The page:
Average stock price RRS feed

  • Question

  • We sold a stock (no dividends) and repurchased the same stock a month later. Money investment records for the stock show:

    1) buy 100 shares at $522.84 per share

    2) sell 100 shares at $559.00

    3) buy 105 shares at $528.60

    Then portfolio manager shows the average cost as $523.97 which is wrong. The account had only 1 stock and the value went to zero after transactions 1 and 2. Transaction 3 starts a new position. How do we get Money to report the new average cost as $528.60? 

    Even if transactions 1 and 3 were averaged, the price is still wrong.  (100*522.84+105*528.60) / (100+105) = $525.79

    Friday, April 26, 2019 11:29 PM

All replies

  • I don't use that column. I do use the Cost Basis column.

    Try un-ticking Portfolio->ChangePortfolioView->ShowClosedPositions

    See if that improves things. 

    Also, are you considering commissions? That is  probably not it, because for such big transactions, commissions are going to have a very small effect.

    Saturday, April 27, 2019 2:50 AM
  • I've been where you are and I have never been able to understand how Money behaves when you buy, sell completely, and rebuy an investment. I'm using Money 2000 International English ~ other versions may behave differently.

    Now I amend the name of the original investment (by prefixing with letter Z), create a new investment account for the new holding (of the original stuff), create a report that addresses transactions in both old and new accounts, export this report to Excel, and aggregate or manipulate in Excel. It's a bit tedious but less aggravating.


    Saturday, April 27, 2019 9:28 AM
  • Many thanks for your views gents. I had made a mistake somewhere but unfortunately can't say where I made the mistake.  I solved the problem by deleting the investment and cash transactions in the account and re-entering them for that stock.  

    There could be a lot of value in preparing a short book on investments with MS Money don't you think? 

    I was also thinking that Bill Gates made a very significant contribution to my financial education with the development of Money. He probably doesn't realize the extent to which this program has had an impact. If I had access to him I'd tell him as much and encourage him to get an updated version created. This program in my view is a big contribution to spreading wealth among the masses. 

    Sunday, April 28, 2019 2:04 AM
  • I guess, back in the 1990s, Bill Gates and a much smaller Microsoft had to decide whether to ship Money much as we know it (with free access to servers that would dump share prices) or make access to those servers contingent on a payment of a subscription (much like many anti-virus companies).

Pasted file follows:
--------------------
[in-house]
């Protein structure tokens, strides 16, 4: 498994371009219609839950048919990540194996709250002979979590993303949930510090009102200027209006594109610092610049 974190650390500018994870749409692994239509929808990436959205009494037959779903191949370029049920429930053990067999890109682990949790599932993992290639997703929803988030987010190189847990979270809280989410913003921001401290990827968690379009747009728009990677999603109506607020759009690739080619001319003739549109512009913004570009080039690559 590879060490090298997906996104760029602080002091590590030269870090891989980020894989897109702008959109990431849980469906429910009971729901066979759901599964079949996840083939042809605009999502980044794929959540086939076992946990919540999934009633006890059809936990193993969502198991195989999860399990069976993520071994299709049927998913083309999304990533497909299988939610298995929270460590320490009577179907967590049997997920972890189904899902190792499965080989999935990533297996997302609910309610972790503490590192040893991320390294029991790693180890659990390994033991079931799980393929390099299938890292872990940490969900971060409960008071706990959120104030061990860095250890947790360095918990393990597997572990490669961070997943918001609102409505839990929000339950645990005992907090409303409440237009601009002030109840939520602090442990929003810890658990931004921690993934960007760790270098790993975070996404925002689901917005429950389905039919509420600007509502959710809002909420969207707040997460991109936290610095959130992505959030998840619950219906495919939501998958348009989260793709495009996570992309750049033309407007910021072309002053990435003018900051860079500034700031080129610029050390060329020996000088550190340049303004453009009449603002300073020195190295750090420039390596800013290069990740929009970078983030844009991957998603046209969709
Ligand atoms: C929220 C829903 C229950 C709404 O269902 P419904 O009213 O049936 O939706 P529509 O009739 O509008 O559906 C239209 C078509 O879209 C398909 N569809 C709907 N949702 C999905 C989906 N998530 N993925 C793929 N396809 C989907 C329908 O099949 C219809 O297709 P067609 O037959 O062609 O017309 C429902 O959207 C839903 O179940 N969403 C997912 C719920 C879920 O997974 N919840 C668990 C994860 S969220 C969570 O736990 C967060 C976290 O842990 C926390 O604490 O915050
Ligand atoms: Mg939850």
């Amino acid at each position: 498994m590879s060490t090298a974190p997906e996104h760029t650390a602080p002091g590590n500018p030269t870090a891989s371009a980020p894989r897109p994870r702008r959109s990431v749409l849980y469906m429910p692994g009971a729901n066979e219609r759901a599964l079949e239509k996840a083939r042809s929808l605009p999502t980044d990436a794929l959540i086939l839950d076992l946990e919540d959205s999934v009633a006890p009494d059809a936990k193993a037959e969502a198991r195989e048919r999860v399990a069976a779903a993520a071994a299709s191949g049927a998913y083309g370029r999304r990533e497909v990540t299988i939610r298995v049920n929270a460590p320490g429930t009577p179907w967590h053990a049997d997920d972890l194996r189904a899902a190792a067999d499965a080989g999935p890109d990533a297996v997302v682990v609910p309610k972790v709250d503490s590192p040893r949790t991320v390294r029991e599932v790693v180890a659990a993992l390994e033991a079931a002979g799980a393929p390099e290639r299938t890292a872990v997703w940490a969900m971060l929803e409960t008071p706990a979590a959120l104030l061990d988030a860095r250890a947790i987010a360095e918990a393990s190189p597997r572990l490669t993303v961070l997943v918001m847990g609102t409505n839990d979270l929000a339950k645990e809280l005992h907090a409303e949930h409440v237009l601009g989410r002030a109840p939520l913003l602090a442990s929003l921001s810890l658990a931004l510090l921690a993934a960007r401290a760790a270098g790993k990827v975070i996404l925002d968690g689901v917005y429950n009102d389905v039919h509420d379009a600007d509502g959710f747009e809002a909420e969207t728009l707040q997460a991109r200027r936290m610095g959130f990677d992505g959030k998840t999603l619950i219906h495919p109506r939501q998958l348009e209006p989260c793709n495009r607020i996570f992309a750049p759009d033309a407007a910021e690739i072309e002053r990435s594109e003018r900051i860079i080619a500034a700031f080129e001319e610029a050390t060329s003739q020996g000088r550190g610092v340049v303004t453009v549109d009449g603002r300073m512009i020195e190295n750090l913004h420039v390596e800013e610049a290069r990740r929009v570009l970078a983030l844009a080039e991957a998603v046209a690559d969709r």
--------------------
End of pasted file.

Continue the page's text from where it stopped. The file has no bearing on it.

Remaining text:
Today some may conclude that Bill called it wrong; the attempt to maintain an income stream, by issuing modified versions of Money (two steps forward and one step back) every year, eventually ran out of steam.

    But those who were computer literate in the 1990s may remember that, back then, the world-wide-web was not very wide. Giving Money users, with investment portfolios, free access to the price servers would certainly have encouraged them to use the net. Now Microsoft licenses (if you read the small print you will know we don’t own) operating systems and applications that ‘report home’ and this only works because Bill Gates and his company can reasonably assume (insist) that we are connected to the net.

    Today Microsoft is no longer small ~ perhaps Bill called it right.


    Tuesday, April 30, 2019 6:37 AM
  • fyi

    Will post the reply if there is one. 

    On Sat, Apr 27, 2019 at 7:21 PM troberts  wrote:

    Ladies and Gentlemen of the Microsoft Board


    In my humble view, financial education is a key element in wealth distribution. It has been said that wealth is good provided everyone is wealthy (‘Abdu’l-Baha).


    My financial education got off to a significantly good start with the Microsoft Money program. There is a wealth of people who still use the sunset and other versions. If it was Bill Gates who got the software started, then a big sincere thank you.  I expect that Microsoft has a wealth of experience in CSR activities.


    I write this message not on behalf of myself or the user group that I query periodically for answers to questions on Money, but for the many people in Canada, the US and Africa (I spent some 20 years working there for the African Development Bank – AFDB - and as an engineering consultant) whose livlihoods could be improved if they knew better how to control their finances. I worked with the brightest people in Africa while at AFDB and I know they would encourage me in writing to you.


    So, many thanks to Microsoft on behalf of myself for an excellent education. The software made me curious to learn more. I think you have an opportunity to continue changing the world.


    Keep up the fantastic work


    Thursday, May 2, 2019 5:22 AM